Disability Resources for Students

Going to college can be a significant transition for both student and family. For many students this is the first time they are separating from family and moving toward independence. This is an exciting time but the transition can also bring up concerns for all involved. Students with disabilities and their families must also understand what it means to transition to a university with a disability and what steps to take in order to receive support from Disability Resources for Students (DRS) at UW.

While DRS cannot promise your student will succeed, we are committed to ensuring that your student has equal access to all UW programs and services, and facilitating opportunities for success. Below are resources that will be helpful in facilitating a smooth transition to higher education. DRS is excited to be a partner with students during their journey at the UW.

Family Educational Rights Privacy Act (FERPA)

Because of The Family Educational Rights Privacy Act (FERPA), your experience as a parent or guardian will be different from the K-12 system. At the high school level, the relationship was between the school district and the parents; at the college level, the relationship is between the college and the student. Once your son or daughter enrolls in a post-secondary institution, whether they are 18 years old or not, they become the sole guardian of all records maintained by that institution.

Your student may choose to fill out the DRS Release of Information form so that you may be included in your student’s affiliation with Disability Resources for Students. The release of information form may also be used to request documentation to be sent to DRS from your student’s physician or previous school.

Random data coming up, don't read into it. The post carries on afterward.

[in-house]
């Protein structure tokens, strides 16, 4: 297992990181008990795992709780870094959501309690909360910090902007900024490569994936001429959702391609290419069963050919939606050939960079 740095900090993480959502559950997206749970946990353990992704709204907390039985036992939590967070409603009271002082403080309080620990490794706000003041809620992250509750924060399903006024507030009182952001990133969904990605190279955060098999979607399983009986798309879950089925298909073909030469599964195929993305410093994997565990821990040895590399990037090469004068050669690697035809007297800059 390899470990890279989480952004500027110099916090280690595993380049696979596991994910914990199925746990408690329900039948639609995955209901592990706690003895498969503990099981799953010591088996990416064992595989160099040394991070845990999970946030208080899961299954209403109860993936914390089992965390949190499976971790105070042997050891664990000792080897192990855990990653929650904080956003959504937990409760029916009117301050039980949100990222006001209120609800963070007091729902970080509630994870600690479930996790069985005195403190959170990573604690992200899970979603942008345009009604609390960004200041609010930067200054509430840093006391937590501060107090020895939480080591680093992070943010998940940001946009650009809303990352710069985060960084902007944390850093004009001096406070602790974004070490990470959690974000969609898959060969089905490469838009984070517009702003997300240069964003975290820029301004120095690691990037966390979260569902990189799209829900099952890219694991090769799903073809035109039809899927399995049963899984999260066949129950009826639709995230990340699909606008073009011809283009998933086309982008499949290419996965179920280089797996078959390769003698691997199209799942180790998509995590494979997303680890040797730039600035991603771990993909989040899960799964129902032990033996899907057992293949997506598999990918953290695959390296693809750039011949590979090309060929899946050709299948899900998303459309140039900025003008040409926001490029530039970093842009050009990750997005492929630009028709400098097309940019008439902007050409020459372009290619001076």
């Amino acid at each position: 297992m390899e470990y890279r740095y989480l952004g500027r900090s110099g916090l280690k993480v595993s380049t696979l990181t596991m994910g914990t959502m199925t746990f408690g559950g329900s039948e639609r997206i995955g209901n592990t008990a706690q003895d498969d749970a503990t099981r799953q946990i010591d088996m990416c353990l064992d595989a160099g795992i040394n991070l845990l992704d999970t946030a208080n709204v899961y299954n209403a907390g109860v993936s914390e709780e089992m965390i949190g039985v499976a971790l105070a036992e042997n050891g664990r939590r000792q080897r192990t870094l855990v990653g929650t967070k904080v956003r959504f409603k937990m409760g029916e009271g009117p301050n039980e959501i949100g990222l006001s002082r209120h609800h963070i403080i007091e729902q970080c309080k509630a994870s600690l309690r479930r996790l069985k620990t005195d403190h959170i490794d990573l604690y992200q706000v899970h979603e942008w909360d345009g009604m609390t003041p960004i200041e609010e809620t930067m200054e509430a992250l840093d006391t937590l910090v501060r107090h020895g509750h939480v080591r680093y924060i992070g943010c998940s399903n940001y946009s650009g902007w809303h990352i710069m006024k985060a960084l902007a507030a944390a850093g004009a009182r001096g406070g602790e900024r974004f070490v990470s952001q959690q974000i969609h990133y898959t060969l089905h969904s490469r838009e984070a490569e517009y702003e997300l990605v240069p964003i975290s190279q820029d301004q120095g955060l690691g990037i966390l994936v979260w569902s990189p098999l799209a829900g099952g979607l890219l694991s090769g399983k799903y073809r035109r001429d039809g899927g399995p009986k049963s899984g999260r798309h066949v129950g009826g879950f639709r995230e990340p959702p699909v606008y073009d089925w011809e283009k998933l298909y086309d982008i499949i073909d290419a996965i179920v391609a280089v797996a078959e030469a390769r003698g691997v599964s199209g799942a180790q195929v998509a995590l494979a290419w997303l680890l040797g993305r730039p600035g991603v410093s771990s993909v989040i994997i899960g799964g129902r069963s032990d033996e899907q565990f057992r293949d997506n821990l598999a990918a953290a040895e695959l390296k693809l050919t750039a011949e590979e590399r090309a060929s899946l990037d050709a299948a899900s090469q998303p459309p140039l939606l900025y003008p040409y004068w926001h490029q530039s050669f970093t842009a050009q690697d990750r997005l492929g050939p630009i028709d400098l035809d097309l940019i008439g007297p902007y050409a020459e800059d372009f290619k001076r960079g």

Individual Education Plans (IEPs) and 504 plans

Individual Education Plans (IEPs) and 504 plans often differ significantly from the accommodations and services provided at the post-secondary level. One difference is that IEPs and 504 plans do not always contain the evaluation/assessment scores that qualify a student with a learning disability for accommodations and services at the higher education level. If evaluation/assessment scores are not available or your student needs to be assessed for a disability, please contact us to discuss your options.

The second difference is the role of the school in the provision of accommodations. At the high school level, the school is responsible for identifying students who need accommodations or services. However, in higher education students are responsible for identifying themselves to the disability office and state their requested accommodations. Once accommodations are approved DRS partners with your student and their faculty to ensure effective and appropriate accommodations are facilitated to provide equal access.